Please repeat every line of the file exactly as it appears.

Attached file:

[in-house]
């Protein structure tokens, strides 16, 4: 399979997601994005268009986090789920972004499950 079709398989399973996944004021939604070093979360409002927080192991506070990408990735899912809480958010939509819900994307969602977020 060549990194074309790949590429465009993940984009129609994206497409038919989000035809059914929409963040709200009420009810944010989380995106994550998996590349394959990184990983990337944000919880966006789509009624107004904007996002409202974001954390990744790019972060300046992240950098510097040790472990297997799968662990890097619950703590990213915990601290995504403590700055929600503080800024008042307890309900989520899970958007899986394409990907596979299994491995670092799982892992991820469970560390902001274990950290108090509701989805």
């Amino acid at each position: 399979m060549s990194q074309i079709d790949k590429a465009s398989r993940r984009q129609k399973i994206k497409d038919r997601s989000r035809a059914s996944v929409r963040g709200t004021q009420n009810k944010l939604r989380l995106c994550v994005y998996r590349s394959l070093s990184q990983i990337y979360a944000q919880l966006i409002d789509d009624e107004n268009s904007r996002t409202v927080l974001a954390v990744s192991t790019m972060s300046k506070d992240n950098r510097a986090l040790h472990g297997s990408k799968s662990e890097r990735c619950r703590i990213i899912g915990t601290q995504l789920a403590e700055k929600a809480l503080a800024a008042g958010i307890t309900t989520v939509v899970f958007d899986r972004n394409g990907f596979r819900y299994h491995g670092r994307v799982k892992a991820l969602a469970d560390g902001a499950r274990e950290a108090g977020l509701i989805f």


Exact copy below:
[in-house]
């Protein structure tokens, strides 16, 4: 399979997601994005268009986090789920972004499950 079709398989399973996944004021939604070093979360409002927080192991506070990408990735899912809480958010939509819900994307969602977020 060549990194074309790949590429465009993940984009129609994206497409038919989000035809059914929409963040709200009420009810944010989380995106994550998996590349394959990184990983990337944000919880966006789509009624107004904007996002409202974001954390990744790019972060300046992240950098510097040790472990297997799968662990890097619950703590990213915990601290995504403590700055929600503080800024008042307890309900989520899970958007899986394409990907596979299994491995670092799982892992991820469970560390902001274990950290108090509701989805």
């Amino acid at each position: 399979m060549s990194q074309i079709d790949k590429a465009s398989r993940r984009q129609k399973i994206k497409d038919r997601s989000r035809a059914s996944v929409r963040g709200t004021q009420n009810k944010l939604r989380l995106c994550v994005y998996r590349s394959l070093s990184q990983i990337y979360a944000q919880l966006i409002d789509d009624e107004n268009s904007r996002t409202v927080l974001a954390v990744s192991t790019m972060s300046k506070d992240n950098r510097a986090l040790h472990g297997s990408k799968s662990e890097r990735c619950r703590i990213i899912g915990t601290q995504l789920a403590e700055k929600a809480l503080a800024a008042g958010i307890t309900t989520v939509v899970f958007d899986r972004n394409g990907f596979r819900y299994h491995g670092r994307v799982k892992a991820l969602a469970d560390g902001a499950r274990e950290a108090g977020l509701i989805f």